By: Loju LTD
Causality was one of my favorite games of 2017 and remains one of my favorite puzzlers. It has clever time-traveling mechanics, is extremely user-friendly with its ability to rewind your mistakes, and it’s all tied up in a nice, neat package with pleasant visuals. So of course I was excited to hear that developer Loju was working on another game. Ordia released last week and isn’t quite as relaxing as Causality, but there’s still a lot to like about it. And for a while, I thought I might even get through the base game at my own leisure. Unfortunately, it’s a little too challenging for me, so I may have to quit about halfway through to save my sanity. Still, it’s a well-made game that deserves some attention, so I’d like to discuss what worked for me and what didn’t.
In Ordia, you play as a little green blob who has to make his way through a vibrant but dangerous world by jumping from green node to green node. You control him by pulling your finger back to aim, then releasing it to fling him in that direction. It’s certainly not the first game to use this control scheme, and you might even remember Spitkiss that released not too long ago. The main thing that sets the two apart is that Spitkiss‘ levels all take place on a single screen, whereas in Ordia you’re always climbing higher and higher up and only see a section of the map at a time. The other main difference is that there are no rest stops in Spitkiss. Your blob is always in motion and it’s up to you to slow it down and change its direction. If you try to take a break, it’ll likely go splat. So while I enjoyed Spitkiss for a while, the overall pace of the game was a bit too fast for me. Ordia feels more relaxed, because you don’t have to constantly control the blob. If he’s resting safely on a node and there’s no dangers within reach, you can take a breather.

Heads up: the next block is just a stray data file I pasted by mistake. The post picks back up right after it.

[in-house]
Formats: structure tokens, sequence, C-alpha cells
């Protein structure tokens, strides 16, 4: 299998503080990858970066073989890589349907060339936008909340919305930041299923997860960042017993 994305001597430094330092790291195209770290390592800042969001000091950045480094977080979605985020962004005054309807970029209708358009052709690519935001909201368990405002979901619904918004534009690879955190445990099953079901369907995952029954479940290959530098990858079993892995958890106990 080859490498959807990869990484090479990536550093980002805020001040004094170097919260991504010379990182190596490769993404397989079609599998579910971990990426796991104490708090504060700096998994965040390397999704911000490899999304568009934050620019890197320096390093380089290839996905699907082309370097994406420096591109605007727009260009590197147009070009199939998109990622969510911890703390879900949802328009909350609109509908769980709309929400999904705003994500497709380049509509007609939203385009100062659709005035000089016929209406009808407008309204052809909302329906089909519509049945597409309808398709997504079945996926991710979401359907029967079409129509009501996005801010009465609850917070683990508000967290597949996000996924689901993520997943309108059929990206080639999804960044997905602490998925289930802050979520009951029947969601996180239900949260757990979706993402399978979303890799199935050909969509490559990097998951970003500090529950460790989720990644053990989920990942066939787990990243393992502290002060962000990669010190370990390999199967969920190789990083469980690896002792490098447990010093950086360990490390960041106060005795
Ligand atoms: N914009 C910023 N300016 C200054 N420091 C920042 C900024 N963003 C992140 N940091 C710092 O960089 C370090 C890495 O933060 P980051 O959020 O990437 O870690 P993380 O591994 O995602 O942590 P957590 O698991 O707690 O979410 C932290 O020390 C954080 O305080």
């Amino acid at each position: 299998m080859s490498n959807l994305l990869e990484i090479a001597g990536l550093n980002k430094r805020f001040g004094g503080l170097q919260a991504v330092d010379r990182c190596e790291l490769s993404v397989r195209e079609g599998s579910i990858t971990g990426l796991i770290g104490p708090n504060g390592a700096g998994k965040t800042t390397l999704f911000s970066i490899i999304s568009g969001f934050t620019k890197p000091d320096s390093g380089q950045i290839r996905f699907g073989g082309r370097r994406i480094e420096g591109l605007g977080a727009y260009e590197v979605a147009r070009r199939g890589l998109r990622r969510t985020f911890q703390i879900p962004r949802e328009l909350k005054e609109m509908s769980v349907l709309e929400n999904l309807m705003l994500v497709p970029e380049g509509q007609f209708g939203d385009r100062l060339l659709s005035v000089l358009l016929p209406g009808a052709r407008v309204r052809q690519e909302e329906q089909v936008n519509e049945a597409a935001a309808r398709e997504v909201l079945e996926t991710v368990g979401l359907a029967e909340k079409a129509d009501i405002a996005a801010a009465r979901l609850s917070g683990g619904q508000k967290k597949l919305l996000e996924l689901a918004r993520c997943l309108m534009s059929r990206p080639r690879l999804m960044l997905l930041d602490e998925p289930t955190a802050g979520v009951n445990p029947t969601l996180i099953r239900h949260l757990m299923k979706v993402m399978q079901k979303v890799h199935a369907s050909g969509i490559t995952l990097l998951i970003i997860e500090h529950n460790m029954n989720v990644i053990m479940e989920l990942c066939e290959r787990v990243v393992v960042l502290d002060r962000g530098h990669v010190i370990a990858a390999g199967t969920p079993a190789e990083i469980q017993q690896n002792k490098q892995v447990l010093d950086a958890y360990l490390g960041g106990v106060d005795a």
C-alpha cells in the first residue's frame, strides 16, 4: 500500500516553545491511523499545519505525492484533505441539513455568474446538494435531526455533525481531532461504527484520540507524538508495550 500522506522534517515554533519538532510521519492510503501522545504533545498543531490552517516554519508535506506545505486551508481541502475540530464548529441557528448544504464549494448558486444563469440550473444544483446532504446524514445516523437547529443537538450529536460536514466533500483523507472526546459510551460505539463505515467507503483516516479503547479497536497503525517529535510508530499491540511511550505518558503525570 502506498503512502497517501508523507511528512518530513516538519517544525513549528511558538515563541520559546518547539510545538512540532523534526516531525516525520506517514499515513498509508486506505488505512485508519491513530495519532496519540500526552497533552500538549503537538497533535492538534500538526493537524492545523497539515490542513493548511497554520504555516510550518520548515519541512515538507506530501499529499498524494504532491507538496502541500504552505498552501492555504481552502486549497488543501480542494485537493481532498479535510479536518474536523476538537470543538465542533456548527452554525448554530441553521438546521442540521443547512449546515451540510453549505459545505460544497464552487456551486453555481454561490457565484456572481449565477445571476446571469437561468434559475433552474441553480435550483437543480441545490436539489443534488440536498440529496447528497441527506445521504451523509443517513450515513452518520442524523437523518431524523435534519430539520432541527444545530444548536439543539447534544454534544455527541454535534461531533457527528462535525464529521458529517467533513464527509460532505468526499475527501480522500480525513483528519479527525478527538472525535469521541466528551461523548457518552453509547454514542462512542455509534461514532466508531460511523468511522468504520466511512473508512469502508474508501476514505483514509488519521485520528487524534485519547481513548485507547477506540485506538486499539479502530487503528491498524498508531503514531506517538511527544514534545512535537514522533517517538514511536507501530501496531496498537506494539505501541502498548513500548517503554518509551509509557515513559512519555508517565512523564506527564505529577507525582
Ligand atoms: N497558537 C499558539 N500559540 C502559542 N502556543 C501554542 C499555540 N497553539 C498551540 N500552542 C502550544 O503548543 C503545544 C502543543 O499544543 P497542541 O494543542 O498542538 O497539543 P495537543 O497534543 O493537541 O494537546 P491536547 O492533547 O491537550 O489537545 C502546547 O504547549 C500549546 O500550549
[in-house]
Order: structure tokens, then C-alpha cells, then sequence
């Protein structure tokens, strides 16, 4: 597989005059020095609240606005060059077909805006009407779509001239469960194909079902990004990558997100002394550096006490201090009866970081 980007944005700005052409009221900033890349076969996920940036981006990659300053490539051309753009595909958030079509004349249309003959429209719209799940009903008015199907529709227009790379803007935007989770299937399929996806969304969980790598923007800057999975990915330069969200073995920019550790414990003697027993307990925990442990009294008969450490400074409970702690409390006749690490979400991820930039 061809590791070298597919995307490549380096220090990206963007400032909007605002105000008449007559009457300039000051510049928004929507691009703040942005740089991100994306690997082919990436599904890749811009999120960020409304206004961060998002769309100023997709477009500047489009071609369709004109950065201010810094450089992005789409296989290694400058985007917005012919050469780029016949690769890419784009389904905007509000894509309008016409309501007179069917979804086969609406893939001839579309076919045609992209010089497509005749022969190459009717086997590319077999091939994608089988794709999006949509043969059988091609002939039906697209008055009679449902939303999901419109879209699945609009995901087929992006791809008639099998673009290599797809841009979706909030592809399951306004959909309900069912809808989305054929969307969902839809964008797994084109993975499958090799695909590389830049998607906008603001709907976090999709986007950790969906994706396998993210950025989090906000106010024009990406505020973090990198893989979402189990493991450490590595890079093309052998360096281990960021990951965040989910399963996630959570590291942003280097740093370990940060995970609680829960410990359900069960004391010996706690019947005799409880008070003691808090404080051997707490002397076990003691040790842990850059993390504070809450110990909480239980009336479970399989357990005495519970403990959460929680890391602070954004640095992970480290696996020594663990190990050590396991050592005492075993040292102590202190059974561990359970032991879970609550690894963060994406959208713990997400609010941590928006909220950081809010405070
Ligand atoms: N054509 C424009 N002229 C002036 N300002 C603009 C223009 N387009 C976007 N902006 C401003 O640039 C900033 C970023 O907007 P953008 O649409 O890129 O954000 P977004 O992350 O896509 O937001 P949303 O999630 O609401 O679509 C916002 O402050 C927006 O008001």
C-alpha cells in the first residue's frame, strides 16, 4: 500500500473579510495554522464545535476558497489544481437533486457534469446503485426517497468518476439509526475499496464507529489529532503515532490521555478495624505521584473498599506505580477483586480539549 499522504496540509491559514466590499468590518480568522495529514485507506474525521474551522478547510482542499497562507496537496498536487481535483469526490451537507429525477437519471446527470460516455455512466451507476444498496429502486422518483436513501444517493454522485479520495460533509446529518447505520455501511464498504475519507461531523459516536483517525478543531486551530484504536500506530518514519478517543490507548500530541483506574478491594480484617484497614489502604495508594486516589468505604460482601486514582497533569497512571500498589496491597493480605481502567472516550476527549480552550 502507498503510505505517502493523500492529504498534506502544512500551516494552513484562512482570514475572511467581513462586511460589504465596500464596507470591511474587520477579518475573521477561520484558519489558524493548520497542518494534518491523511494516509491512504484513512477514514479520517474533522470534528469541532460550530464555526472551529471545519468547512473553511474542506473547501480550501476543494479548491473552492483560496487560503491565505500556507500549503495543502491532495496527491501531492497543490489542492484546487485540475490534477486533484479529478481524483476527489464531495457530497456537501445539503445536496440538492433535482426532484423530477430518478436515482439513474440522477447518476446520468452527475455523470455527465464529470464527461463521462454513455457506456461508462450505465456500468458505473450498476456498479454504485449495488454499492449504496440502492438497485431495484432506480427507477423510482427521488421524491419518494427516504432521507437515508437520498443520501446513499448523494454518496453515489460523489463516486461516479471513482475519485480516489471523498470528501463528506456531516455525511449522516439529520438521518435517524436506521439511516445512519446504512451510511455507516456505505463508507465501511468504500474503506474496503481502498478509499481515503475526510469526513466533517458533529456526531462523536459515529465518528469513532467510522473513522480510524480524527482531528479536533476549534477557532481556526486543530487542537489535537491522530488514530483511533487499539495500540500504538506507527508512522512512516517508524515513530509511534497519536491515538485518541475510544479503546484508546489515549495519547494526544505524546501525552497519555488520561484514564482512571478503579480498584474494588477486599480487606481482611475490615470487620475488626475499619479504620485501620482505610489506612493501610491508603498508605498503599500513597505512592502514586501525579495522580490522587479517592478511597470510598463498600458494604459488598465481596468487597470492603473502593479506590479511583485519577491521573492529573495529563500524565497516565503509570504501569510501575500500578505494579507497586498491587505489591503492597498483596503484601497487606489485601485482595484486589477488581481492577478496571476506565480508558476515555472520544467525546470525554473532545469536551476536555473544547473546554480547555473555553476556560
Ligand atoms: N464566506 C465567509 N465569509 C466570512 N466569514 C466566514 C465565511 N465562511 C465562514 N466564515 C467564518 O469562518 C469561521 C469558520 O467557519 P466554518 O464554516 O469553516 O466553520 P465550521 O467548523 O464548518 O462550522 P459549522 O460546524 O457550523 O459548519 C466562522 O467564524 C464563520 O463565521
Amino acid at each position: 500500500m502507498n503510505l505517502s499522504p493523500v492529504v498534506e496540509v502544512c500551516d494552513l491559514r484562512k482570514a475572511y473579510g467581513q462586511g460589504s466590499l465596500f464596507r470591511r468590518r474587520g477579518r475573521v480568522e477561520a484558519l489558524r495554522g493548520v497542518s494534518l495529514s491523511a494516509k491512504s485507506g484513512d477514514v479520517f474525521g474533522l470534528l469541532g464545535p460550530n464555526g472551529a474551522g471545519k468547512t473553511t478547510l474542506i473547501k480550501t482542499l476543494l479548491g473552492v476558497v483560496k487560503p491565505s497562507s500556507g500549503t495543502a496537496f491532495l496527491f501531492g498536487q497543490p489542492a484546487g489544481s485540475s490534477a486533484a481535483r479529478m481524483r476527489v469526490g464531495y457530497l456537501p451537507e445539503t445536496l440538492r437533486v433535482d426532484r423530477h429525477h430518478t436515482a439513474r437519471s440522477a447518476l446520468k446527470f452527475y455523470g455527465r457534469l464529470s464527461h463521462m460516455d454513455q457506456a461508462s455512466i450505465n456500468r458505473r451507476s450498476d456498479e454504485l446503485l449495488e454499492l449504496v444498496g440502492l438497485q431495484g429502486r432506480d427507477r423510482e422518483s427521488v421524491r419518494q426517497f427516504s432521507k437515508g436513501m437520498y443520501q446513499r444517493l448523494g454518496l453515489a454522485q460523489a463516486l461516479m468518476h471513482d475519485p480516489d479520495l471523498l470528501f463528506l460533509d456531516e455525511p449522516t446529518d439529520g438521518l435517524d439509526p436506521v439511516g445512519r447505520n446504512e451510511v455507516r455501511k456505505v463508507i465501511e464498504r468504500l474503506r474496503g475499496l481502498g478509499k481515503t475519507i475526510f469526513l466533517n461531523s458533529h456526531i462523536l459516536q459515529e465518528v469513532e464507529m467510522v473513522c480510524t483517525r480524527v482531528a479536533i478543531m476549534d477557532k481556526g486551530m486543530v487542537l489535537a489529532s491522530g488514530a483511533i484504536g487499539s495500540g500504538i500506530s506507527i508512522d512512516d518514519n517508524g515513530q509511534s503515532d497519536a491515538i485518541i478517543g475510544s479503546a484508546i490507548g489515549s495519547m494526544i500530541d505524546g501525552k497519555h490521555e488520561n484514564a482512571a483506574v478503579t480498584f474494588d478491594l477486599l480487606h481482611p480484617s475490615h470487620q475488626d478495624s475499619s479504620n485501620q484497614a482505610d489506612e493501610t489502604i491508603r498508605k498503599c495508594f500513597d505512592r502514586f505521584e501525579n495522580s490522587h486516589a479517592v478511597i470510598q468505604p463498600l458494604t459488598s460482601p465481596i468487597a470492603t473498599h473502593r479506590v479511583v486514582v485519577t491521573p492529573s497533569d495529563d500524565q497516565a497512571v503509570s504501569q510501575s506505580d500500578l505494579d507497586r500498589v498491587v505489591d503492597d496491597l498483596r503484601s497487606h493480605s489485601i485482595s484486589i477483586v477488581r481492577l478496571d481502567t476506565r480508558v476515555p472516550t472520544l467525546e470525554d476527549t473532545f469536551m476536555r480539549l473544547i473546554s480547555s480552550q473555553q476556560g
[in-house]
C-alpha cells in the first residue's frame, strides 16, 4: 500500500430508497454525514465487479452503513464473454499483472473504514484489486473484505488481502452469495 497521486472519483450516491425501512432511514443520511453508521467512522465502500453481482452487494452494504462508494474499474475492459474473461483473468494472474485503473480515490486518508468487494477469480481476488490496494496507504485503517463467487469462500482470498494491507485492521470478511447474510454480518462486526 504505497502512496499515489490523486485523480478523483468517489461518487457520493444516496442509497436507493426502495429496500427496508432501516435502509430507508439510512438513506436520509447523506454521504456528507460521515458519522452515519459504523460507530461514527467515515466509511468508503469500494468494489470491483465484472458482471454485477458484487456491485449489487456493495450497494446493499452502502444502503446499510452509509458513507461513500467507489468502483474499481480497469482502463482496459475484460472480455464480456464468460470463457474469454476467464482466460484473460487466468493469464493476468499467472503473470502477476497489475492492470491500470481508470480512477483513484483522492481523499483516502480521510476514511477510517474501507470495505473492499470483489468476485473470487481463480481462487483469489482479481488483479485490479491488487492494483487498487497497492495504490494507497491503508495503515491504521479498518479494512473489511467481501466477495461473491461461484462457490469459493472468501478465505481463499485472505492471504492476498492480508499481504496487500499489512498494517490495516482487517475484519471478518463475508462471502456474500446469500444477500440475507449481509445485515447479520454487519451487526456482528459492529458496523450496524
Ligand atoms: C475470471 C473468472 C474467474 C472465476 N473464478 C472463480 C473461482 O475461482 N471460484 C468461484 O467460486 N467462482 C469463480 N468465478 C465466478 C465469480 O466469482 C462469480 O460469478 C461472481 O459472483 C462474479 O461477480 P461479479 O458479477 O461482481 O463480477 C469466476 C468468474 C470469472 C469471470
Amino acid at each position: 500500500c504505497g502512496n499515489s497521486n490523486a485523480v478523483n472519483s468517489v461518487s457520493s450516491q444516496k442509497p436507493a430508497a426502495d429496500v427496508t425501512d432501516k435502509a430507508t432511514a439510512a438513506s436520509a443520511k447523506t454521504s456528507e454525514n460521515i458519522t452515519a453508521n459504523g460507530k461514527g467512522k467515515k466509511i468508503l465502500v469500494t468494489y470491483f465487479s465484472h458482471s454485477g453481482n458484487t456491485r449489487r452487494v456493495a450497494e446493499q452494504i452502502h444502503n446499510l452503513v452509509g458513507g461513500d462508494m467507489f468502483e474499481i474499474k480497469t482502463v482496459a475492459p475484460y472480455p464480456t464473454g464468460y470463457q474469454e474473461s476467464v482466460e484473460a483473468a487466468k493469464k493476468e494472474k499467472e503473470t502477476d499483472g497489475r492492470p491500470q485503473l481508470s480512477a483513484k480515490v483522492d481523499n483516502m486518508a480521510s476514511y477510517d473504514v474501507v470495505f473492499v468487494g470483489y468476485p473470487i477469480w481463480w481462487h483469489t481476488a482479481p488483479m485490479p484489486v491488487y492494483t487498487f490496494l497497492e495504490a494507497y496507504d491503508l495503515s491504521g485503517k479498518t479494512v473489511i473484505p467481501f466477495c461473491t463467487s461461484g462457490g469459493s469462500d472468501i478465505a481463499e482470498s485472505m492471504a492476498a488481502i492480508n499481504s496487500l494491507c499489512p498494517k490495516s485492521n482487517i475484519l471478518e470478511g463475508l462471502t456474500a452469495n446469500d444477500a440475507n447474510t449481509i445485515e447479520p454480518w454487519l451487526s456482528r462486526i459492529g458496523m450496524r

That fact, along with the relatively forgiving nature of the game in the beginning, had me convinced it was something I would stick with to the end. Each level can be fairly long, but there are checkpoints that break them down into smaller chunks. Early on, you’re mostly dealing with slippery walls and avoiding static hazards, or at least hazards that are not too difficult to avoid. And the plentiful checkpoints meant that even when I was having trouble with a section, it was satisfying to finally get through it safely to the next checkpoint. I even took my time to try and get all ten yellow Ord collectibles each level — though I usually missed at least one. Timing my flings perfectly to get between two sliding hazards or moving at just the right moment to avoid a creature eating me were exciting to pull off. Even when I was stressed, I was having fun and enjoying the challenge. If I messed up and had to start back at the last checkpoint, it was ok. I brushed myself off and tried again. I even managed to deal with those nasty Chasers that do as their name suggests — they follow you closely and kill you if they catch up.
But as I got closer to the end of the first area, the checkpoints started to become less frequent, and not always well-placed. I was having trouble with one tiny section where two spiked balls move around and travel through three green landing nodes. The last checkpoint was a good while back, before a pretty easy section. But each time I didn’t time my flings right for the spiked balls, I would have to go through that long boring part again just for another shot. It was wearing me down. I persisted and finally got through, and completed the first of three areas, the first ten levels. Predictably, the second area is harder, introducing creatures that shoot projectiles. Sometimes you even have to outrun those projectiles! The increased demand on my reflexes was certainly giving me a run for my money. But, after many deaths, I managed to complete the first two levels in the second area. It felt good, but I was also exhausted from fleeing those projectiles and dying when I just couldn’t fling fast enough.